: Elephant grass, wild cane
: Persistent stalks should be identifiable year round; its clasping leaf bases distinguish it from similar grasses.
: Large, clump-forming perennial; grows from 2-8 m (6.5-26 ft) tall, forms dense monotypic stands.
: Alternate, clasping, hairy tuft; 30-60 cm (12-24 in) long and 2-6 cm (0.79-2.4 in) wide; tapered tip; grey-green in color.
: 1-8 cm (0.25-2 in) tall, thick, hollow, short distance between nodes results in crowded appearance, resembles a corn stalk.
: Large, panicle, up to 0.9 m (3 ft) long; blooms late summer to early fall.
Fruit and seeds
: Ability to produce seeds but no evidence that seeds are viable.
: Native to India. Found in shallow stream and river banks, marshes, other open wetlands and ditches, salt-tolerant.
: Thick, knotty rhizomes, and fragments, which may be carried by water currents; viable seed rare in North America.
: Phragmites (Phragmites australis
) and Elephant grass (Pennisetum purpureum
Monitoring and rapid response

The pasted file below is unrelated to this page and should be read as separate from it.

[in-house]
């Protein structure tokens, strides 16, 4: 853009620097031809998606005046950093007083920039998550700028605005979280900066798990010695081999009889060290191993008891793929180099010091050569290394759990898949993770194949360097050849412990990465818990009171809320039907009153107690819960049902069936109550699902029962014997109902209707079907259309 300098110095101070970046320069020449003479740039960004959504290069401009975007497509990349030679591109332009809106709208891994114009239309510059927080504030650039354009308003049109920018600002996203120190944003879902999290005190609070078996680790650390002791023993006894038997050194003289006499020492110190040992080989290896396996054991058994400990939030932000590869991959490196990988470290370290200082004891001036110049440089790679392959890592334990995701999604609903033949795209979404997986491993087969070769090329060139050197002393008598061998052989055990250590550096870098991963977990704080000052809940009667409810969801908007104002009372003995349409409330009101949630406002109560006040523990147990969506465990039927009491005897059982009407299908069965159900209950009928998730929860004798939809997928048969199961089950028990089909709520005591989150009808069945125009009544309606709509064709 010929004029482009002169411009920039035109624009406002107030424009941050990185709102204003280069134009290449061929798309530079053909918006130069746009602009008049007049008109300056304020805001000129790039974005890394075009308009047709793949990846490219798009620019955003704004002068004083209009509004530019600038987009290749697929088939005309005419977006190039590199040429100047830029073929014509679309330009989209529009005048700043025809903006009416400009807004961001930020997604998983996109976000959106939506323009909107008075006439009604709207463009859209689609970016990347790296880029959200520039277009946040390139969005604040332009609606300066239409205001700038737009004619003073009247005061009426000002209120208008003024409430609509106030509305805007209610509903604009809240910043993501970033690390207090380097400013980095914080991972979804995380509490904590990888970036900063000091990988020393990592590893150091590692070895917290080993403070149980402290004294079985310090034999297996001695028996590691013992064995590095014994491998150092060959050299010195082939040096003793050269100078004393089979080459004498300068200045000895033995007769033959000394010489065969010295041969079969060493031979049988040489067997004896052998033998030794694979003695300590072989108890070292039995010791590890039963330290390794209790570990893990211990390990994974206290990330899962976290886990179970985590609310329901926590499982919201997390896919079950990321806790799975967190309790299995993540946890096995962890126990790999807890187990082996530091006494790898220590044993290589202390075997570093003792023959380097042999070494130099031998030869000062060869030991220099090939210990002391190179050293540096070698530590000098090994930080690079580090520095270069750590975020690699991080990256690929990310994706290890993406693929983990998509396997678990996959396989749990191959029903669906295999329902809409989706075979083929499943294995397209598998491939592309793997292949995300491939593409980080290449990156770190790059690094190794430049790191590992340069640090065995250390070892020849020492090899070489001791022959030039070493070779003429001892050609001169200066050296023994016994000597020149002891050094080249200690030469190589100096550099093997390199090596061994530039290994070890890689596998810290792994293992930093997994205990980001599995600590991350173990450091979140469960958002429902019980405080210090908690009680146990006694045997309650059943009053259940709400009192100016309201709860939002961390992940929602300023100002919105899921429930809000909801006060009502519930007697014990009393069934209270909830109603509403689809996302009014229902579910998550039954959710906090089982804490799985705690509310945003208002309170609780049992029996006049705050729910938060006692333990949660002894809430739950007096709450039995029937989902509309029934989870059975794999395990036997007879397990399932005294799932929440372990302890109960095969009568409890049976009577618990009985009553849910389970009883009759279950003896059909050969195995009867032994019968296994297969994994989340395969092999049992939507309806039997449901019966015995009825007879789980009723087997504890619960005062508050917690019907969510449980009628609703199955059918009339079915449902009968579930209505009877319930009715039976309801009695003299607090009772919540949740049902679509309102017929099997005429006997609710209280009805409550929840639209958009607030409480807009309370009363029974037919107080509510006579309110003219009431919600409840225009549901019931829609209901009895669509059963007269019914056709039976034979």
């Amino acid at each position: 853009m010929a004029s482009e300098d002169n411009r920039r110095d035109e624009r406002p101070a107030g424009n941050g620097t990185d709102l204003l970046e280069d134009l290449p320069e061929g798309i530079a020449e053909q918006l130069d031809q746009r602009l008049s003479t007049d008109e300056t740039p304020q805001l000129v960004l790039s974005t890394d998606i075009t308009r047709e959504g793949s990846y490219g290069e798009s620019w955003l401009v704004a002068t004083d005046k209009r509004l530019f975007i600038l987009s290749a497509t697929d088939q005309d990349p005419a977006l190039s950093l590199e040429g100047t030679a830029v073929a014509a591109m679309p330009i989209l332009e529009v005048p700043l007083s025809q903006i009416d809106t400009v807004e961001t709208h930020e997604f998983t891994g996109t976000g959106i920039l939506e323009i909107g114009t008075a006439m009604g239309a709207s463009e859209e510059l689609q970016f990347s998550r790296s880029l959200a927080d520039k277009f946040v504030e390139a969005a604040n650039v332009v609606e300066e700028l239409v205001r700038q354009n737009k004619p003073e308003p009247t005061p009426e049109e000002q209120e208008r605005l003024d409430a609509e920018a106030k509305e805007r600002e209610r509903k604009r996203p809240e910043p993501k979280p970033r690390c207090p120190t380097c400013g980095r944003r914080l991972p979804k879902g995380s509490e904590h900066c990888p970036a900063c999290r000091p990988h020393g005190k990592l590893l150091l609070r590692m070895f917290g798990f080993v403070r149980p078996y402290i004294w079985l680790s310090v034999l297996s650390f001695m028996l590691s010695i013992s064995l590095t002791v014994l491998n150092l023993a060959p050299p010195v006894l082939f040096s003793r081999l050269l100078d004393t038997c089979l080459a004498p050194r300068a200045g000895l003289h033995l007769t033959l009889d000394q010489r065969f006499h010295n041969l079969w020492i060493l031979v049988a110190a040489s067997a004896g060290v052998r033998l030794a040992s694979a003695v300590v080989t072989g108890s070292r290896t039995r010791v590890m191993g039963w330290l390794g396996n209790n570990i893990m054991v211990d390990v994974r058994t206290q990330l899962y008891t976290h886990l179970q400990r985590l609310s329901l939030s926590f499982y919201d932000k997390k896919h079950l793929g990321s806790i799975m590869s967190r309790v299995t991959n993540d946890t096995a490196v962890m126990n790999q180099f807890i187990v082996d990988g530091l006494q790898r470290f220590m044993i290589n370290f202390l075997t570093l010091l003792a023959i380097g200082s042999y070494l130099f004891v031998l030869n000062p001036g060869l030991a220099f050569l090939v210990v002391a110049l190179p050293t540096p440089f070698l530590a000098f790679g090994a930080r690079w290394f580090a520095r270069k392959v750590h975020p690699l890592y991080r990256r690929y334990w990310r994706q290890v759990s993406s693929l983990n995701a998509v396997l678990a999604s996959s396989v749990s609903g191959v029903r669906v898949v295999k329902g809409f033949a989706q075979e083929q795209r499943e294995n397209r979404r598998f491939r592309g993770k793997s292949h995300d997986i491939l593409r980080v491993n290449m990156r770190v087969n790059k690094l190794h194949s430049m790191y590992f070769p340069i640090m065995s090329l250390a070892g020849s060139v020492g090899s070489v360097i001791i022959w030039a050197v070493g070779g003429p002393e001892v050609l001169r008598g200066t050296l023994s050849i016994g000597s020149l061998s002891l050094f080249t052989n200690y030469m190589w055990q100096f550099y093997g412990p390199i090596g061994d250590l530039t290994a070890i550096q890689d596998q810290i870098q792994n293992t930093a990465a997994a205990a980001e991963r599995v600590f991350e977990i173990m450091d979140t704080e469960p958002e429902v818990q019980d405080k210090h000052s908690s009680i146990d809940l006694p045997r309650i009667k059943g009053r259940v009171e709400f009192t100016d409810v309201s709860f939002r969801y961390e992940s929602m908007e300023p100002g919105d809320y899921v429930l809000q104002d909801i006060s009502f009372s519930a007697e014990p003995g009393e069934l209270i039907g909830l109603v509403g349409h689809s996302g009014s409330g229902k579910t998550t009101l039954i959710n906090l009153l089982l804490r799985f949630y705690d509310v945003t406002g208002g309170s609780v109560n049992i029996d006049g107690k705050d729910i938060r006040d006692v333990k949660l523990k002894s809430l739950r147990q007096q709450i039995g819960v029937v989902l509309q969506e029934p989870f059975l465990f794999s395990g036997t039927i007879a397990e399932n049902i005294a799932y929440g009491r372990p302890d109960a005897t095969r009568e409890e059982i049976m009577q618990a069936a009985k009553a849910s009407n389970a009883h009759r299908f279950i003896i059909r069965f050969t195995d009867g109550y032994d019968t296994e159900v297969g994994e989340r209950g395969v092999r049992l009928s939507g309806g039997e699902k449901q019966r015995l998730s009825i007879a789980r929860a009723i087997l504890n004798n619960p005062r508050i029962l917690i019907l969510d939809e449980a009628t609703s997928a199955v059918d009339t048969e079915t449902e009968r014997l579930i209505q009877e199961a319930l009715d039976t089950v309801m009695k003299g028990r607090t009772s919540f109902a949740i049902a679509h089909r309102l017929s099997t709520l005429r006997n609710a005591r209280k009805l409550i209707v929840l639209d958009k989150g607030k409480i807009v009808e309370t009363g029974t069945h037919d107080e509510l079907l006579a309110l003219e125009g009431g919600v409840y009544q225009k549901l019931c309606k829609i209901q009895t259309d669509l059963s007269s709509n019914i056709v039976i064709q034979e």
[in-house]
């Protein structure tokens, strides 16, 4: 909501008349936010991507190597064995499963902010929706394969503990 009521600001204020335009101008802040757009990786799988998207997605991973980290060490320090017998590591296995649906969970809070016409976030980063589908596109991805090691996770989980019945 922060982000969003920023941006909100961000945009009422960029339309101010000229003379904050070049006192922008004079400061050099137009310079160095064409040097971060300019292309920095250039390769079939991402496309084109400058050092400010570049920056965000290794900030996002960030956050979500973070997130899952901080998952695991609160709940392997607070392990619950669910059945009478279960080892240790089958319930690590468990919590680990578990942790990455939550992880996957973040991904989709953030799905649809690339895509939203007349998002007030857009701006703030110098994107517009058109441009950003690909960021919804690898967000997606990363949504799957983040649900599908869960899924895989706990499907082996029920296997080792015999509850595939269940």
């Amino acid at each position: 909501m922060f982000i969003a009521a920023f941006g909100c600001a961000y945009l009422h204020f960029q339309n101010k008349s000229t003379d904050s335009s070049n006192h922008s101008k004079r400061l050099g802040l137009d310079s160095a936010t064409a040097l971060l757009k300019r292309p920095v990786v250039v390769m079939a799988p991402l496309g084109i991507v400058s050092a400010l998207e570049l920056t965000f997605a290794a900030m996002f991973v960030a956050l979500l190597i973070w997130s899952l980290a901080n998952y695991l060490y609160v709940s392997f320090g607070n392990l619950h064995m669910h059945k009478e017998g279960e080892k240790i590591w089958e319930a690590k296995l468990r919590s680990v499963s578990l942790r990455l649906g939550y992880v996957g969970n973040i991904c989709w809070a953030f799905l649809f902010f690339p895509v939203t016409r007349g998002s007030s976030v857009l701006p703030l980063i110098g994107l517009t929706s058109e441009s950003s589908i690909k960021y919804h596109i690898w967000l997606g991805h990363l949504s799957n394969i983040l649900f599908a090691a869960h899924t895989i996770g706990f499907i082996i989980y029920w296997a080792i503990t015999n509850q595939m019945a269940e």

: Mechanical control is somewhat effective, all fragments must be removed from soil to prevent regrowth. Systemic herbicides, such as glyphosate, may be applied clumps of giant reed, after flowering, either as a cut stump treatment or as a foliar spray. When applying herbicides in or around water or wetlands, be sure to use products labeled for that purpose to avoid harm to aquatic organisms.
: The Michigan Natural Features Inventory
(MNFI) has partnered with MISIN to provide the information in this fact sheet. Species images and/or information were used with permission from "A Field Identification Guide to Invasive Plants in Michigan's Natural Communities
" and "A Field Guide to Invasive Plants of Aquatic and Wetland Habitats for Michigan